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Economics of Electronic Health Record Signatures

Protect Medicare payments with timely signing and closing of electronic health records

More than eighty percent of physicians in the U.S. now use electronic health records according to  An electronic signature is one component of the EHR. The focus of electronic signatures was often on systems and software products that must include protections against modification and other administrative safeguards, and not the timeliness of signing and closing an electronic signature.

Earlier this year, CGS – the Medicare contractor for Kentucky – implemented a rule that required all EHRs  to be signed and closed by the physician within two days of when the service was provided.

If the two day requirement was not met it allowed the reviewer to recoup Medicare funds.

KMA was quick to point out:

  1. The Centers for Medicare and Medicaid Services does not provide exact time frames for signing and closing the EHR.
  2. The overarching decision regarding claims review is the medical necessity of the visit and documentation to support the visit.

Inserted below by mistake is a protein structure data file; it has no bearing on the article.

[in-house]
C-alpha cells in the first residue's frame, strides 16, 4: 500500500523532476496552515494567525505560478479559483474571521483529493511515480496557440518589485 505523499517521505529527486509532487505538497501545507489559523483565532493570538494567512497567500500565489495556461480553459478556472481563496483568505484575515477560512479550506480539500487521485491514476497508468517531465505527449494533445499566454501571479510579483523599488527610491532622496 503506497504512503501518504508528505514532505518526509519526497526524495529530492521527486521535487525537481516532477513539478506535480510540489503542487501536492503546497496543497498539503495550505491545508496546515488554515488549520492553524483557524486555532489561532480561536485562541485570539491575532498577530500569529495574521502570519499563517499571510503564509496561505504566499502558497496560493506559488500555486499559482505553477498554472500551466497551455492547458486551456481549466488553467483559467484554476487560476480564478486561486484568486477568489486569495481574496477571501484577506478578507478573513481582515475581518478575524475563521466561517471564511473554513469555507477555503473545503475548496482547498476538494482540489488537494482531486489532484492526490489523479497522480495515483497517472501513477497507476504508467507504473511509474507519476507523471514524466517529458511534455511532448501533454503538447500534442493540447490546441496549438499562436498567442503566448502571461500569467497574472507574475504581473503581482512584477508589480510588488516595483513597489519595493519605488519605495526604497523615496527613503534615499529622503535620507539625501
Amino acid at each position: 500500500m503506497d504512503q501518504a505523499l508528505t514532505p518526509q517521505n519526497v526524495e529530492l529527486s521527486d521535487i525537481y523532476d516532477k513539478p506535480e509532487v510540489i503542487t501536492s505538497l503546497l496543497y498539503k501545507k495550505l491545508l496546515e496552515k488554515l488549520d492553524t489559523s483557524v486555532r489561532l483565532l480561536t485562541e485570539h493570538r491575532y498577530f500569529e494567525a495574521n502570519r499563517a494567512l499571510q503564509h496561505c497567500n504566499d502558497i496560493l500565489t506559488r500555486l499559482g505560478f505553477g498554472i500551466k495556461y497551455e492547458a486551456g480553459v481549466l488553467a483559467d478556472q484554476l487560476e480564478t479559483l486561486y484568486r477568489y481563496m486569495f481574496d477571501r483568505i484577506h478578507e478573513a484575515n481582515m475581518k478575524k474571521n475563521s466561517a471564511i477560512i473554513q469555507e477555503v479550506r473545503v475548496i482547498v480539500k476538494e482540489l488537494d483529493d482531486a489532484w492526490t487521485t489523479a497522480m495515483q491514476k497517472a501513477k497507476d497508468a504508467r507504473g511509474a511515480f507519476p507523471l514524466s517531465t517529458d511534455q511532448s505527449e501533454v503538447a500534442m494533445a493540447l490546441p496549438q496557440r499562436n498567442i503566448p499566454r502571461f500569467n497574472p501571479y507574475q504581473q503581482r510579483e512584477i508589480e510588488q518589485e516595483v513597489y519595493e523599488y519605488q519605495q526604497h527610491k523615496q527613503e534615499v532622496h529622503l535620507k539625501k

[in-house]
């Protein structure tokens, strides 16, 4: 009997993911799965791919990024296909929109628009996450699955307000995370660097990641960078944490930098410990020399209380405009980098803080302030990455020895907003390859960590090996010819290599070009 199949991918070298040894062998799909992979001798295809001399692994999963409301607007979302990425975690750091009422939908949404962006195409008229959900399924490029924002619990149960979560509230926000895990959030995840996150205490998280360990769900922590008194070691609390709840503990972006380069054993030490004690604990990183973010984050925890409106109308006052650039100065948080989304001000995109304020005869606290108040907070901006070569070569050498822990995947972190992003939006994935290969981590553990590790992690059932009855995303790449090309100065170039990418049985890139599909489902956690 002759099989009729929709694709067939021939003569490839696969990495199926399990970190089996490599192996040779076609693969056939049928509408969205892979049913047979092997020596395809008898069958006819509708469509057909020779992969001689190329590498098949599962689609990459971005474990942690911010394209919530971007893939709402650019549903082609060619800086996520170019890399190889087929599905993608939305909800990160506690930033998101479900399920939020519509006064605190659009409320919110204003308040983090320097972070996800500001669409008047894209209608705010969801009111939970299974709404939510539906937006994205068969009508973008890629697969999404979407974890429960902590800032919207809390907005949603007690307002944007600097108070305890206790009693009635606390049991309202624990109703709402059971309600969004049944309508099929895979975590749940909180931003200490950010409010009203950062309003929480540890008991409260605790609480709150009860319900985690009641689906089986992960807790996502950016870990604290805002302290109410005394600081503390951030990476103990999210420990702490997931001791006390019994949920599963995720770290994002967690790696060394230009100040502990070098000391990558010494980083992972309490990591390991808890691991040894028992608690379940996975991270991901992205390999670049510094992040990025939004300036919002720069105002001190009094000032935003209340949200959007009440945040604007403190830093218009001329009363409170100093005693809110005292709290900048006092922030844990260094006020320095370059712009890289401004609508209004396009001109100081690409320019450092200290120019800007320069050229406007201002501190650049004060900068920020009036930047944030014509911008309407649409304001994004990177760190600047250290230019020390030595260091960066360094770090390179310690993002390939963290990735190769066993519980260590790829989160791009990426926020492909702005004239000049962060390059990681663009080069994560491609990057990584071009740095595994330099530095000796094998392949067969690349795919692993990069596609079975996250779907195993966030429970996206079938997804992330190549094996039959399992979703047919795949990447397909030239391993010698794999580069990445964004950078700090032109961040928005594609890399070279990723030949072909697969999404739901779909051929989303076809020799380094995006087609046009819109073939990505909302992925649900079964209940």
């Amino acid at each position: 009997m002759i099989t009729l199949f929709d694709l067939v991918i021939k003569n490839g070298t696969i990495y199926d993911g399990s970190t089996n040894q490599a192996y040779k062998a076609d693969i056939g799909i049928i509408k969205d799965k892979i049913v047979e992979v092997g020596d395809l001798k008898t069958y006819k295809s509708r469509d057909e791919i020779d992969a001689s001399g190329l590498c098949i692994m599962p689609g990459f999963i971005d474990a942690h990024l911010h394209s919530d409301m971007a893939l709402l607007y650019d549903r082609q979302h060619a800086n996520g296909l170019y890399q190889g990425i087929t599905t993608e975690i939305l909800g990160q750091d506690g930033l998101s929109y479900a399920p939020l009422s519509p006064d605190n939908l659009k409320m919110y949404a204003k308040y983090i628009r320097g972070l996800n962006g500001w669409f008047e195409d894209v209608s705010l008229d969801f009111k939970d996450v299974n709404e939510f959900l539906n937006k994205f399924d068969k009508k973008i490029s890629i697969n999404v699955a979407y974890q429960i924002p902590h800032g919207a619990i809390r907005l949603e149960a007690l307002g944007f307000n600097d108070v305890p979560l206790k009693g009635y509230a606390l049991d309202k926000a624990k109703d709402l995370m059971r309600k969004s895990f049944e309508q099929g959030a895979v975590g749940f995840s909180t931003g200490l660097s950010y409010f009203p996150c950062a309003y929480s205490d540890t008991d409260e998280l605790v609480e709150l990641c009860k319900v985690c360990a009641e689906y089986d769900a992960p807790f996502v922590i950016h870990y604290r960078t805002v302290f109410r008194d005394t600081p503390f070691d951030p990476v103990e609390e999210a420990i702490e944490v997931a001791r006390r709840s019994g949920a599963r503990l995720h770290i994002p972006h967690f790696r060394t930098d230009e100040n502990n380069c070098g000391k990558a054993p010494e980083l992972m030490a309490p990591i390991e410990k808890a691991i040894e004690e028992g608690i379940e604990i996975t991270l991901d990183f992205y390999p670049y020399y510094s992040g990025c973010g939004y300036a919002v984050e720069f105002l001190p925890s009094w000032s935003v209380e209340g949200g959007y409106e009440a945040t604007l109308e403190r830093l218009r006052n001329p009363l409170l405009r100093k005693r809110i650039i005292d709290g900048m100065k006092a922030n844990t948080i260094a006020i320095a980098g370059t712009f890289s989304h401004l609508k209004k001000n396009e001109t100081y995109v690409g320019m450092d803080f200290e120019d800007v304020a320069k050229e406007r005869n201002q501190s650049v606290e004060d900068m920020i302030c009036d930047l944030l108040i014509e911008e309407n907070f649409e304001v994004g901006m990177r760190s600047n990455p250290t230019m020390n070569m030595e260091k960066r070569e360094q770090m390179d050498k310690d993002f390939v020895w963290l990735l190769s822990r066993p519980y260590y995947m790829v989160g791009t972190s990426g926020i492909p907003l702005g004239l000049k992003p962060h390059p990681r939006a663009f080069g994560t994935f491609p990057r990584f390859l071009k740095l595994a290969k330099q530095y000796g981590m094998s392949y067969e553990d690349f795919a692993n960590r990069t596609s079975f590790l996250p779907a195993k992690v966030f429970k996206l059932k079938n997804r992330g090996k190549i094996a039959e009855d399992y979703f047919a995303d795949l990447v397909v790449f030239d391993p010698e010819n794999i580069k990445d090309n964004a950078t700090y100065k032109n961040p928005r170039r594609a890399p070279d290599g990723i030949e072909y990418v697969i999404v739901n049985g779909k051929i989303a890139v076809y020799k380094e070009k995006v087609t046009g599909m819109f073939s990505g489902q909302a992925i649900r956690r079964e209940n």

These two points quickly resulted in CGS rescinding the two day requirement and replacing the requirement with a more reasonable 10 working days standard and simultaneously provided immediate financial relief to a Kentucky healthcare system that had previously been assessed with multiple errors because of the two day rule.

This change from two days to ten working days to sign and close an EHR allows physicians time to reconcile their record, which includes receiving labs/x-ray reports, reviewing consultation reports and other aspects that ensure a completed visit note.

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